Thursday, February 21, 2008

Heparin Investigation Takes an Ugly Turn for Baxter, Industry

There's nothing like a picture of pig intestines being sorted in China to dramatize the fears that outsourcing is jeopardizing the safety of the US drug supply.

The picture to the right is just one in a series posted on-line today by the Wall Street Journal, showing the first step in the production process for heparin, one of the mostly widely used hospital pharmaceutical products in the US. (You can see the rest of the pictures here if you have the stomach).

You can expect those photos of the heparin production process to show up again, any time someone wants to question the impact of manufacturing outsourcing in the pharmaceutical industry. Like maybe when House Agriculture Appropriations Subcommittee chair Rosa DeLauro holds a hearing on drug safety issues (and especially the Trasylol controversy) February 27.

The photos accompany a lengthy discussion of the investigation into an apparent increase in adverse reactions associated with Baxter's heparin product, which has been recalled in the US. The Chicago Tribune also weighs in with a story including some comments from Baxter CEO Robert Parkinson.

Now, bear in mind that no one knows for sure at this point that the Chinese facility has anything to do with the heparin adverse events. Not that that will make too big of a difference in how much damage the story will do to confidence in FDA, the industry and the drug supply.

First came the embarrassing admission by FDA that it never inspected the plant in China that serves as one raw material supplier for the product in question. That prompted a key overseer of FDA--Michigan Democrat Bart Stupak--to call for the resignation of Commissioner Andrew von Eschenbach.

But Baxter may face some tough questions of its own--at least based on comments made by top agency enforcement officials during a Food & Drug Law Institute conference February 19-20. According to the Tribune, Parkinson says Baxter wasn't even aware that the plant in question was part of its supply chain, since it was a subcontractor to the firm Baxter relied on for bulk API.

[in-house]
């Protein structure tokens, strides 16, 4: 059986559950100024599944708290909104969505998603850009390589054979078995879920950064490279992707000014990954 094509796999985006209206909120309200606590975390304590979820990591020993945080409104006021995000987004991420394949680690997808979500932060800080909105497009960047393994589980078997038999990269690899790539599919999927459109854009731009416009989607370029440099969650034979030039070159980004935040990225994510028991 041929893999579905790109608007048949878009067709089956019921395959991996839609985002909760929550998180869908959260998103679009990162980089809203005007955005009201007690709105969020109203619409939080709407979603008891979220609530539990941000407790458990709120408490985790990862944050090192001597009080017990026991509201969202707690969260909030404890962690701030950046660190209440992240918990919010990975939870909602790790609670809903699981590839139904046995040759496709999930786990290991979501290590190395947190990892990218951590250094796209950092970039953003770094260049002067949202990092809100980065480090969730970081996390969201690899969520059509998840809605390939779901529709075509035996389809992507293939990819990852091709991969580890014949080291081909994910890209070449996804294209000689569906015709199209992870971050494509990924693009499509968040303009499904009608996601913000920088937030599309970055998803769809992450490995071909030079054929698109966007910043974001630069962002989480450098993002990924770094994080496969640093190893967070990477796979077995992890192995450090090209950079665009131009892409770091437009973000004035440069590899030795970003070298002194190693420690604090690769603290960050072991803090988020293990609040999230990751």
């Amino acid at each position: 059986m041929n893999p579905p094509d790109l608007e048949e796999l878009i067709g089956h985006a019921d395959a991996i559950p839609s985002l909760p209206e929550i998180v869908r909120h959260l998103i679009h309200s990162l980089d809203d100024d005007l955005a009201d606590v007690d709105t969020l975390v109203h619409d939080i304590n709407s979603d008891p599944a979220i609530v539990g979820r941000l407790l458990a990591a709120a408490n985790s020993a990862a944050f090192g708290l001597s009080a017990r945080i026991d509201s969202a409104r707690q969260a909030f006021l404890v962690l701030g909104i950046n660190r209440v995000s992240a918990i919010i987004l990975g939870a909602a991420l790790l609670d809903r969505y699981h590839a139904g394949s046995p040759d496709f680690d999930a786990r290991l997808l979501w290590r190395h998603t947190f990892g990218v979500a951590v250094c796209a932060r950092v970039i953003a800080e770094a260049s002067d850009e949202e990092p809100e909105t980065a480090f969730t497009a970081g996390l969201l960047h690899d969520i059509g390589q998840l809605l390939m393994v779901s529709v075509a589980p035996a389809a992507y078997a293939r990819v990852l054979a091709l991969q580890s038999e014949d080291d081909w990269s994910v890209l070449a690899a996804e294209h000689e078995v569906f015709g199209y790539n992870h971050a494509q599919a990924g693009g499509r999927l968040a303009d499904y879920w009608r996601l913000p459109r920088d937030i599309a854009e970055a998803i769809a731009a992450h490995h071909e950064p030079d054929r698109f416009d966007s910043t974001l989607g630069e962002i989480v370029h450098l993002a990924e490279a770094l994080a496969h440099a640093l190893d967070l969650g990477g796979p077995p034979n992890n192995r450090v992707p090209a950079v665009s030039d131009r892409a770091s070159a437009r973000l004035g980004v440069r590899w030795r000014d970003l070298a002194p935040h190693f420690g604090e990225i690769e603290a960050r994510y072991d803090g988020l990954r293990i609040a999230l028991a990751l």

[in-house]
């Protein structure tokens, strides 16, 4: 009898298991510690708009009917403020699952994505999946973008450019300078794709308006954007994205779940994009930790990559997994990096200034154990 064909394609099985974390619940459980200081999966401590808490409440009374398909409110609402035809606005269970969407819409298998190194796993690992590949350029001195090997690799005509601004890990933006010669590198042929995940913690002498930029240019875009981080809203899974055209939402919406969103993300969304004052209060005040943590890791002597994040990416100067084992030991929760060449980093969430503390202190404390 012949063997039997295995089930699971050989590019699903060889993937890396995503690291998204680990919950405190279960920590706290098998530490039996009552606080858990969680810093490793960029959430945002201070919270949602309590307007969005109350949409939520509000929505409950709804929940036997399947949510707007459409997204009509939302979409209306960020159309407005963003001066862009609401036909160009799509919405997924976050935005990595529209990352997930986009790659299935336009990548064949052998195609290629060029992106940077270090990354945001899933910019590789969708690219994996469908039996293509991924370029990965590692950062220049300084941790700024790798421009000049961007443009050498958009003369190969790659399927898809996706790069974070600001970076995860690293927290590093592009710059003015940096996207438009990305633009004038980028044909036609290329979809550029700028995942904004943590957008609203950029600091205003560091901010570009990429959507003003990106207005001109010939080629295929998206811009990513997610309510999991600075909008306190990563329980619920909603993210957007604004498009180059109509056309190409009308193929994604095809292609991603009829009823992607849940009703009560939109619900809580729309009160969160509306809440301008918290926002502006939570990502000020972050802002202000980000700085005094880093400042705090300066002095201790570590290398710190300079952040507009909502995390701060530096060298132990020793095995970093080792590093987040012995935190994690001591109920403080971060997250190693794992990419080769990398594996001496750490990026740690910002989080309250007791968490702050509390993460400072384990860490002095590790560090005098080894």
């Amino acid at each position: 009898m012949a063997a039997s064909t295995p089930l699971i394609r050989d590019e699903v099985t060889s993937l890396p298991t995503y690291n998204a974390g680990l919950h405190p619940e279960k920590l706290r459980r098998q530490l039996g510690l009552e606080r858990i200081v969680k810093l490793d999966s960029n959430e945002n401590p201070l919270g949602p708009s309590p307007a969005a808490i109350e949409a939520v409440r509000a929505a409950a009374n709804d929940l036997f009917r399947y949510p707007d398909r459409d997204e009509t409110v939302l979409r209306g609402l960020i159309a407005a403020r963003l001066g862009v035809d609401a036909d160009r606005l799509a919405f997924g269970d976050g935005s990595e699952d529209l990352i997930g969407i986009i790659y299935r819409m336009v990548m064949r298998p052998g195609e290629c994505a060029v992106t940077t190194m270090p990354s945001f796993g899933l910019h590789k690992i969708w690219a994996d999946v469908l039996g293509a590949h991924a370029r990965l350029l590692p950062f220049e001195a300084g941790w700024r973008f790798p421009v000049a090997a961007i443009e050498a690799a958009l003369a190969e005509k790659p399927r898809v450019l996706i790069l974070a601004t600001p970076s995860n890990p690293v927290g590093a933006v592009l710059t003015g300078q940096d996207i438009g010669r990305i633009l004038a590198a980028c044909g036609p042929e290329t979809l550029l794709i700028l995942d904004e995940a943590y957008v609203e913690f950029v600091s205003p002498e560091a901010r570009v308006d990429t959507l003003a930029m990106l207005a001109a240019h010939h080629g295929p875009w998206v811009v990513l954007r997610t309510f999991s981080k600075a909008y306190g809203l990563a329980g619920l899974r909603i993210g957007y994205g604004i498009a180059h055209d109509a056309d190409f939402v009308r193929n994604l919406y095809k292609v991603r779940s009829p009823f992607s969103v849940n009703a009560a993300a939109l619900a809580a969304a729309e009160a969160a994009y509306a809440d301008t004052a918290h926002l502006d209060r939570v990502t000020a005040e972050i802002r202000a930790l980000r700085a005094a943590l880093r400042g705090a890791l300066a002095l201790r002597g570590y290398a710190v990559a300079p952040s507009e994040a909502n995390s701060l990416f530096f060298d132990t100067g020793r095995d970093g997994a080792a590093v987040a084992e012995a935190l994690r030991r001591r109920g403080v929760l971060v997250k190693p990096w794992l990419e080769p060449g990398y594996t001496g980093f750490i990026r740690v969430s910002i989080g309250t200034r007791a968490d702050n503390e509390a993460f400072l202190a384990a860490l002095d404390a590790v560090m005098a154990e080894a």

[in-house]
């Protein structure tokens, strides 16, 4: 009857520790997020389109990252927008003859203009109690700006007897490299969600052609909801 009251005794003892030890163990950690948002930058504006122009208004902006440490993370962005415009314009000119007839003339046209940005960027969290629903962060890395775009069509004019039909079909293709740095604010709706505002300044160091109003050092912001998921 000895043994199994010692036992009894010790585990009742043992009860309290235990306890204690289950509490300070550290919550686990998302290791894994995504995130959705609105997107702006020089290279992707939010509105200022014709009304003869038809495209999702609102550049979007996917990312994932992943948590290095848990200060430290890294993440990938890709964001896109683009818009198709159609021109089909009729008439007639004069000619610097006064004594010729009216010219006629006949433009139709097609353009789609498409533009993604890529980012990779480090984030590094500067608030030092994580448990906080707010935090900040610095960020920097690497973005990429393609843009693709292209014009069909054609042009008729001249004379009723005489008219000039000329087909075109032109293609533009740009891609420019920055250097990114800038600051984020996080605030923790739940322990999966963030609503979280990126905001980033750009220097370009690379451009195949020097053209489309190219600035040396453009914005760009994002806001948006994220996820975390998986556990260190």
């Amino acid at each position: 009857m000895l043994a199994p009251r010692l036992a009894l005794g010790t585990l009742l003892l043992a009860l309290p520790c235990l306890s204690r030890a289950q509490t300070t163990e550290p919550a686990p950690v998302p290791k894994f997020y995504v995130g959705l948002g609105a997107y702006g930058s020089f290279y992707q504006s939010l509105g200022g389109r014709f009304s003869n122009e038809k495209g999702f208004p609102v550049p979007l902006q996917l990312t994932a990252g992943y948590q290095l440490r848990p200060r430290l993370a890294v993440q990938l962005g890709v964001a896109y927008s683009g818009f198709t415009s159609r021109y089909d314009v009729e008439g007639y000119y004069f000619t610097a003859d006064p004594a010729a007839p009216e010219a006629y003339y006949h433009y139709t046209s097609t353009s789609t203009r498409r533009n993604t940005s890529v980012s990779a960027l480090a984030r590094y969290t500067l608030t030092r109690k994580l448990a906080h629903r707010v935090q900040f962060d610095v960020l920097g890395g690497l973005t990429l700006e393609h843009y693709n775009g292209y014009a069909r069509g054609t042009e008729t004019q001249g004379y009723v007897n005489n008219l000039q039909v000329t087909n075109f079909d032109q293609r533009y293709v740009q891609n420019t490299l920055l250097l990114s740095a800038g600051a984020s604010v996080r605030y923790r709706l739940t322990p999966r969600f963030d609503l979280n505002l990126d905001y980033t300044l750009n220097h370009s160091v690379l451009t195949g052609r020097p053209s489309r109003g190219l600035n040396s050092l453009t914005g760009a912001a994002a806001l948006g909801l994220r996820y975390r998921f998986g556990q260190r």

David Elder, director of the agency's Office of Enforcement, pointed out that FDA believes it is the responsibility of the finished dose product manufacturer to assure the quality of its products. He was responding specifically to a question about components of medical devices, not heparin. But he pointedly expanded to his answer to include finished dose pharmaceutical manufacturers being responsible for their suppliers.

Deputy Chief Counsel for Litigation Eric Blumberg also discussed the agency's ability to hold individual corporate executives criminally responsible for allowing adulterated products on the market. The authority--known as the Park doctrine after a Supreme Court ruling upholding the principle--allows FDA to file misdemeanor cases against executives even if there is no evidence of intent or even knowledge of GMP violoations.

The principle, Blumberg reminded FDLI, is that an executive has at least the opportunity to prevent a dangerous product from entering the market, while consumers cannot protect themselves from a contaminated drug once it is in distribution.

If Congress does look more broadly at supply-chain responsibility, things could get really interesting.

Both the Journal and the Tribune quote American Pharmaceutical Products Inc. CEO Patrick Soon-Shiong, asserting the advantages of his company's approach to supply chain management. APP is the big winner (if there is one) in the heparin recall, since its product is now the only one available.

Soon-Shiong has been in the news before. APP was the subject of a front page story in the New York Times in 2002 because of its relationship with the group purchasing organization Premier; that was during a time when Congress was looking into GPO practices following allegations by small device manufacturers that they were being shut out of the market.

Before that, Soon-Shiong played a part in the controversy surrounding generic launches of Bristol-Myers Squibb's paclitaxel (Taxol). APP asserted that a patent it held on a cremaphor free formulation of paclitaxel should block generics of the Bristol product. The issue briefly delayed generic launches and prompted a Federal Trade Commission inquiry. (Bristol ultimately settled a series of antitrust claims regarding its patent defense strategies for several brands; APP was never charged.)

One last thing: APP also has first-hand experience with the challenges of global supply chain management. The company acquired its injectable generic product line from Fujisawa USA in the 1990s. Shortly after the acquisition, APP had to recall injectable gentamicin due to endotoxin contamination. The culprit? A Chinese raw material supplier.

Soon-Shiong should make an interesting witness...

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